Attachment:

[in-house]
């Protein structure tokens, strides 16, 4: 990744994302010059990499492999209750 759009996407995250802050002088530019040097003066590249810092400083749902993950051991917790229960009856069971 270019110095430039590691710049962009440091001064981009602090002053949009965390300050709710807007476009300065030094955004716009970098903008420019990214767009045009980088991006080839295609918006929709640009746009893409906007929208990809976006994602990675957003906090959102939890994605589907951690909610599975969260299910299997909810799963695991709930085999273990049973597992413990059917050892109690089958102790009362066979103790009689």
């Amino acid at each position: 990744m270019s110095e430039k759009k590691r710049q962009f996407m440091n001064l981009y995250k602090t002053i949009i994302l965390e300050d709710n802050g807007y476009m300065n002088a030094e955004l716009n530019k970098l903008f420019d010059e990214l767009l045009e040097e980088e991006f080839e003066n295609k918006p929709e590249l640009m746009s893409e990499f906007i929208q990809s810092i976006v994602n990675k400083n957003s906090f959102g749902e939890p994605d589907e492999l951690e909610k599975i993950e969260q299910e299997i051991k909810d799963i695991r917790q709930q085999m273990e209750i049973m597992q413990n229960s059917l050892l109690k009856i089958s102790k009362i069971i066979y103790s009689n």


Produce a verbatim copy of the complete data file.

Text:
[in-house]
């Protein structure tokens, strides 16, 4: 990744994302010059990499492999209750 759009996407995250802050002088530019040097003066590249810092400083749902993950051991917790229960009856069971 270019110095430039590691710049962009440091001064981009602090002053949009965390300050709710807007476009300065030094955004716009970098903008420019990214767009045009980088991006080839295609918006929709640009746009893409906007929208990809976006994602990675957003906090959102939890994605589907951690909610599975969260299910299997909810799963695991709930085999273990049973597992413990059917050892109690089958102790009362066979103790009689």
């Amino acid at each position: 990744m270019s110095e430039k759009k590691r710049q962009f996407m440091n001064l981009y995250k602090t002053i949009i994302l965390e300050d709710n802050g807007y476009m300065n002088a030094e955004l716009n530019k970098l903008f420019d010059e990214l767009l045009e040097e980088e991006f080839e003066n295609k918006p929709e590249l640009m746009s893409e990499f906007i929208q990809s810092i976006v994602n990675k400083n957003s906090f959102g749902e939890p994605d589907e492999l951690e909610k599975i993950e969260q299910e299997i051991k909810d799963i695991r917790q709930q085999m273990e209750i049973m597992q413990n229960s059917l050892l109690k009856i089958s102790k009362i069971i066979y103790s009689n």